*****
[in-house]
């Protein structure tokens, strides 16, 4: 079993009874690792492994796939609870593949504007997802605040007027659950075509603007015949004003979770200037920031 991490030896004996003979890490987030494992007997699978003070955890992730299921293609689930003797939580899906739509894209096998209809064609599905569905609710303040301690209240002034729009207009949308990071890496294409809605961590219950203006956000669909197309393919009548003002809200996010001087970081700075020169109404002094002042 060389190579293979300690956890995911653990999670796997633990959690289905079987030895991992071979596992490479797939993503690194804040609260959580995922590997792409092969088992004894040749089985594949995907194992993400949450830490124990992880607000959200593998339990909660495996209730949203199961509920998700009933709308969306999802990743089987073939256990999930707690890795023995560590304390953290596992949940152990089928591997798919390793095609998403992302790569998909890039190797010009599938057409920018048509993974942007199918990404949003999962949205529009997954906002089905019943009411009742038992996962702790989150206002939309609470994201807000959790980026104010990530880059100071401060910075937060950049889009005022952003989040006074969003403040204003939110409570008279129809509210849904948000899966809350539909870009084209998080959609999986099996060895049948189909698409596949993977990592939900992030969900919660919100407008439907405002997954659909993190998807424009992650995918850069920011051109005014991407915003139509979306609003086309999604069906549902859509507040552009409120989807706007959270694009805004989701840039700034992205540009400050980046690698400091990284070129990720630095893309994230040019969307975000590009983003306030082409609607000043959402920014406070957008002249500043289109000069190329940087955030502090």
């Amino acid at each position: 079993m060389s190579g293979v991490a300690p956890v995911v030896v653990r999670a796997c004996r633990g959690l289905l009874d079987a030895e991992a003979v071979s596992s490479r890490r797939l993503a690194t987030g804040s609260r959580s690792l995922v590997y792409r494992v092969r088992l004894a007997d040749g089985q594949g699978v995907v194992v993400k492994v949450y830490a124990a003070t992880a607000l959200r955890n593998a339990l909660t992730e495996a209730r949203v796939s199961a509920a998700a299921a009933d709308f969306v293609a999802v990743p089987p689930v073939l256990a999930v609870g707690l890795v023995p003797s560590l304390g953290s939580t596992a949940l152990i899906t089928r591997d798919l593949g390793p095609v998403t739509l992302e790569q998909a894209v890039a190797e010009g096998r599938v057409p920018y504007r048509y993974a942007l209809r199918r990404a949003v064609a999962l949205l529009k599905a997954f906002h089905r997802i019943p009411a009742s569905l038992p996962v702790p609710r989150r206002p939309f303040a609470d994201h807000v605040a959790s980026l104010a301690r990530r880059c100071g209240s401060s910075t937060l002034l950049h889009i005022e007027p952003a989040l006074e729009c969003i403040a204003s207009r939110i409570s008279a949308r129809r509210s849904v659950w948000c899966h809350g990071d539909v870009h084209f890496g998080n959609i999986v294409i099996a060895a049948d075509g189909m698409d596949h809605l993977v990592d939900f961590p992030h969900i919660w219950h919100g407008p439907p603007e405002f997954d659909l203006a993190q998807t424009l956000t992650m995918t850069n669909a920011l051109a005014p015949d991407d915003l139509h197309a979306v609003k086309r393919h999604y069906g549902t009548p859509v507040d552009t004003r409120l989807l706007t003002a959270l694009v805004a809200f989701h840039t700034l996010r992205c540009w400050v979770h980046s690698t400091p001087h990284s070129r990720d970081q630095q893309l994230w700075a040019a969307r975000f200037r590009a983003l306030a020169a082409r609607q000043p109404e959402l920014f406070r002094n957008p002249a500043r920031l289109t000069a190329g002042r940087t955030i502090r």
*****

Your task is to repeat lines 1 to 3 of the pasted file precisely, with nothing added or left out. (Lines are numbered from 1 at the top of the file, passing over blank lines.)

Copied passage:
[in-house]
């Protein structure tokens, strides 16, 4: 079993009874690792492994796939609870593949504007997802605040007027659950075509603007015949004003979770200037920031 991490030896004996003979890490987030494992007997699978003070955890992730299921293609689930003797939580899906739509894209096998209809064609599905569905609710303040301690209240002034729009207009949308990071890496294409809605961590219950203006956000669909197309393919009548003002809200996010001087970081700075020169109404002094002042 060389190579293979300690956890995911653990999670796997633990959690289905079987030895991992071979596992490479797939993503690194804040609260959580995922590997792409092969088992004894040749089985594949995907194992993400949450830490124990992880607000959200593998339990909660495996209730949203199961509920998700009933709308969306999802990743089987073939256990999930707690890795023995560590304390953290596992949940152990089928591997798919390793095609998403992302790569998909890039190797010009599938057409920018048509993974942007199918990404949003999962949205529009997954906002089905019943009411009742038992996962702790989150206002939309609470994201807000959790980026104010990530880059100071401060910075937060950049889009005022952003989040006074969003403040204003939110409570008279129809509210849904948000899966809350539909870009084209998080959609999986099996060895049948189909698409596949993977990592939900992030969900919660919100407008439907405002997954659909993190998807424009992650995918850069920011051109005014991407915003139509979306609003086309999604069906549902859509507040552009409120989807706007959270694009805004989701840039700034992205540009400050980046690698400091990284070129990720630095893309994230040019969307975000590009983003306030082409609607000043959402920014406070957008002249500043289109000069190329940087955030502090």
């Amino acid at each position: 079993m060389s190579g293979v991490a300690p956890v995911v030896v653990r999670a796997c004996r633990g959690l289905l009874d079987a030895e991992a003979v071979s596992s490479r890490r797939l993503a690194t987030g804040s609260r959580s690792l995922v590997y792409r494992v092969r088992l004894a007997d040749g089985q594949g699978v995907v194992v993400k492994v949450y830490a124990a003070t992880a607000l959200r955890n593998a339990l909660t992730e495996a209730r949203v796939s199961a509920a998700a299921a009933d709308f969306v293609a999802v990743p089987p689930v073939l256990a999930v609870g707690l890795v023995p003797s560590l304390g953290s939580t596992a949940l152990i899906t089928r591997d798919l593949g390793p095609v998403t739509l992302e790569q998909a894209v890039a190797e010009g096998r599938v057409p920018y504007r048509y993974a942007l209809r199918r990404a949003v064609a999962l949205l529009k599905a997954f906002h089905r997802i019943p009411a009742s569905l038992p996962v702790p609710r989150r206002p939309f303040a609470d994201h807000v605040a959790s980026l104010a301690r990530r880059c100071g209240s401060s910075t937060l002034l950049h889009i005022e007027p952003a989040l006074e729009c969003i403040a204003s207009r939110i409570s008279a949308r129809r509210s849904v659950w948000c899966h809350g990071d539909v870009h084209f890496g998080n959609i999986v294409i099996a060895a049948d075509g189909m698409d596949h809605l993977v990592d939900f961590p992030h969900i919660w219950h919100g407008p439907p603007e405002f997954d659909l203006a993190q998807t424009l956000t992650m995918t850069n669909a920011l051109a005014p015949d991407d915003l139509h197309a979306v609003k086309r393919h999604y069906g549902t009548p859509v507040d552009t004003r409120l989807l706007t003002a959270l694009v805004a809200f989701h840039t700034l996010r992205c540009w400050v979770h980046s690698t400091p001087h990284s070129r990720d970081q630095q893309l994230w700075a040019a969307r975000f200037r590009a983003l306030a020169a082409r609607q000043p109404e959402l920014f406070r002094n957008p002249a500043r920031l289109t000069a190329g002042r940087t955030i502090r």